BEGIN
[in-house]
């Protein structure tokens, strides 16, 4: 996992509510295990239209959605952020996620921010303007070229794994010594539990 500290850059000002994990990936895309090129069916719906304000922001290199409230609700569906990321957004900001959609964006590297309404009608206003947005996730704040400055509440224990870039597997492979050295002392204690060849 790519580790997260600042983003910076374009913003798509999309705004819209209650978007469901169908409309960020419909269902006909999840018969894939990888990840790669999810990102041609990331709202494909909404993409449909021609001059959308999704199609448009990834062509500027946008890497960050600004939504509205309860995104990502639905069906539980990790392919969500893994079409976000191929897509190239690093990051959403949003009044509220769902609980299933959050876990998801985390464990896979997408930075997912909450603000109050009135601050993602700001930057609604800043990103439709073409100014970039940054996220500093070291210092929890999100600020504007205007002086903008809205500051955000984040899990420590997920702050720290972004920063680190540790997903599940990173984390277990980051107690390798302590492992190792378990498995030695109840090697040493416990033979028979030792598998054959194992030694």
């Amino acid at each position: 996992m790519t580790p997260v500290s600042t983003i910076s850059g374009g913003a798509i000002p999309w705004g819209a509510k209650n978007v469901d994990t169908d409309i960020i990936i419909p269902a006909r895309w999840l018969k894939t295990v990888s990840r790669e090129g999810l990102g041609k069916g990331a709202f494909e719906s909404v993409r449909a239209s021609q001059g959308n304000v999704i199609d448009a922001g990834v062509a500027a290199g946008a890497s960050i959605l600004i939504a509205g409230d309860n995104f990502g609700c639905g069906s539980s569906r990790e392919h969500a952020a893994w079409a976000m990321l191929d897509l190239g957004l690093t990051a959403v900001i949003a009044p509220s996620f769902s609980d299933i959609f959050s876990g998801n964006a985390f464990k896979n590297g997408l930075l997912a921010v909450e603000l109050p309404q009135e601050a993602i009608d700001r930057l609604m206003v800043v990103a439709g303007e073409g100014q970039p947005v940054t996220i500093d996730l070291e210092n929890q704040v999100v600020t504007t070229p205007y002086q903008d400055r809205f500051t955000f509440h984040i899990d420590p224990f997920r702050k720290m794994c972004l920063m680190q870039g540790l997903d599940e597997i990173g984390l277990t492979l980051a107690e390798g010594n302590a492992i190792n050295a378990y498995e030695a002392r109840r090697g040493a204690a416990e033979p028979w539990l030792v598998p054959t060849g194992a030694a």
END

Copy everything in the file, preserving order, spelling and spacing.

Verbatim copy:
[in-house]
């Protein structure tokens, strides 16, 4: 996992509510295990239209959605952020996620921010303007070229794994010594539990 500290850059000002994990990936895309090129069916719906304000922001290199409230609700569906990321957004900001959609964006590297309404009608206003947005996730704040400055509440224990870039597997492979050295002392204690060849 790519580790997260600042983003910076374009913003798509999309705004819209209650978007469901169908409309960020419909269902006909999840018969894939990888990840790669999810990102041609990331709202494909909404993409449909021609001059959308999704199609448009990834062509500027946008890497960050600004939504509205309860995104990502639905069906539980990790392919969500893994079409976000191929897509190239690093990051959403949003009044509220769902609980299933959050876990998801985390464990896979997408930075997912909450603000109050009135601050993602700001930057609604800043990103439709073409100014970039940054996220500093070291210092929890999100600020504007205007002086903008809205500051955000984040899990420590997920702050720290972004920063680190540790997903599940990173984390277990980051107690390798302590492992190792378990498995030695109840090697040493416990033979028979030792598998054959194992030694």
């Amino acid at each position: 996992m790519t580790p997260v500290s600042t983003i910076s850059g374009g913003a798509i000002p999309w705004g819209a509510k209650n978007v469901d994990t169908d409309i960020i990936i419909p269902a006909r895309w999840l018969k894939t295990v990888s990840r790669e090129g999810l990102g041609k069916g990331a709202f494909e719906s909404v993409r449909a239209s021609q001059g959308n304000v999704i199609d448009a922001g990834v062509a500027a290199g946008a890497s960050i959605l600004i939504a509205g409230d309860n995104f990502g609700c639905g069906s539980s569906r990790e392919h969500a952020a893994w079409a976000m990321l191929d897509l190239g957004l690093t990051a959403v900001i949003a009044p509220s996620f769902s609980d299933i959609f959050s876990g998801n964006a985390f464990k896979n590297g997408l930075l997912a921010v909450e603000l109050p309404q009135e601050a993602i009608d700001r930057l609604m206003v800043v990103a439709g303007e073409g100014q970039p947005v940054t996220i500093d996730l070291e210092n929890q704040v999100v600020t504007t070229p205007y002086q903008d400055r809205f500051t955000f509440h984040i899990d420590p224990f997920r702050k720290m794994c972004l920063m680190q870039g540790l997903d599940e597997i990173g984390l277990t492979l980051a107690e390798g010594n302590a492992i190792n050295a378990y498995e030695a002392r109840r090697g040493a204690a416990e033979p028979w539990l030792v598998p054959t060849g194992a030694a």